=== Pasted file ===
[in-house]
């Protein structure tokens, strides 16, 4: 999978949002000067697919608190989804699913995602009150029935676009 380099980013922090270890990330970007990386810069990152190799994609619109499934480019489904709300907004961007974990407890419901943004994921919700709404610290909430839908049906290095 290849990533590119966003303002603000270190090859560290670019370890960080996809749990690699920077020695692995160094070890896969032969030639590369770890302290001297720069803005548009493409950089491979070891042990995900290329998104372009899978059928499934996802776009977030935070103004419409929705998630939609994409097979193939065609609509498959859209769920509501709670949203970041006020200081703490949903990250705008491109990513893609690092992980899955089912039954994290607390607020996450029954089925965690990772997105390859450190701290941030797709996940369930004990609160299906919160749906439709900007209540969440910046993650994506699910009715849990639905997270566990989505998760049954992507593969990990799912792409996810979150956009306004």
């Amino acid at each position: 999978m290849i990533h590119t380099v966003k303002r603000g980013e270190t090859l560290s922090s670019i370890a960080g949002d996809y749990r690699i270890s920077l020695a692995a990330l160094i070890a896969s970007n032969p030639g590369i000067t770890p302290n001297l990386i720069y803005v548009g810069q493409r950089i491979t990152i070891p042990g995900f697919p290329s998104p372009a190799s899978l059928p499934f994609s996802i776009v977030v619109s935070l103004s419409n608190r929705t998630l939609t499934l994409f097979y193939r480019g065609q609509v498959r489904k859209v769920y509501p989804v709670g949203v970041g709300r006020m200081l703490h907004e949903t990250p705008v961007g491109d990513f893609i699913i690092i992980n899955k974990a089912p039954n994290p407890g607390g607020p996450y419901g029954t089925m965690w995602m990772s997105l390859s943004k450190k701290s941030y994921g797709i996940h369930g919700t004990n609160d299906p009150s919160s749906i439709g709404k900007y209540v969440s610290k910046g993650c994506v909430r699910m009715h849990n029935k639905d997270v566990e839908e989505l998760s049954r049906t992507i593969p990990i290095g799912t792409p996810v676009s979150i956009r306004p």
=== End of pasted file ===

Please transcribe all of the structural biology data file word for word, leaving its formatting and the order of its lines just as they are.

[in-house]
């Protein structure tokens, strides 16, 4: 999978949002000067697919608190989804699913995602009150029935676009 380099980013922090270890990330970007990386810069990152190799994609619109499934480019489904709300907004961007974990407890419901943004994921919700709404610290909430839908049906290095 290849990533590119966003303002603000270190090859560290670019370890960080996809749990690699920077020695692995160094070890896969032969030639590369770890302290001297720069803005548009493409950089491979070891042990995900290329998104372009899978059928499934996802776009977030935070103004419409929705998630939609994409097979193939065609609509498959859209769920509501709670949203970041006020200081703490949903990250705008491109990513893609690092992980899955089912039954994290607390607020996450029954089925965690990772997105390859450190701290941030797709996940369930004990609160299906919160749906439709900007209540969440910046993650994506699910009715849990639905997270566990989505998760049954992507593969990990799912792409996810979150956009306004």
């Amino acid at each position: 999978m290849i990533h590119t380099v966003k303002r603000g980013e270190t090859l560290s922090s670019i370890a960080g949002d996809y749990r690699i270890s920077l020695a692995a990330l160094i070890a896969s970007n032969p030639g590369i000067t770890p302290n001297l990386i720069y803005v548009g810069q493409r950089i491979t990152i070891p042990g995900f697919p290329s998104p372009a190799s899978l059928p499934f994609s996802i776009v977030v619109s935070l103004s419409n608190r929705t998630l939609t499934l994409f097979y193939r480019g065609q609509v498959r489904k859209v769920y509501p989804v709670g949203v970041g709300r006020m200081l703490h907004e949903t990250p705008v961007g491109d990513f893609i699913i690092i992980n899955k974990a089912p039954n994290p407890g607390g607020p996450y419901g029954t089925m965690w995602m990772s997105l390859s943004k450190k701290s941030y994921g797709i996940h369930g919700t004990n609160d299906p009150s919160s749906i439709g709404k900007y209540v969440s610290k910046g993650c994506v909430r699910m009715h849990n029935k639905d997270v566990e839908e989505l998760s049954r049906t992507i593969p990990i290095g799912t792409p996810v676009s979150i956009r306004p």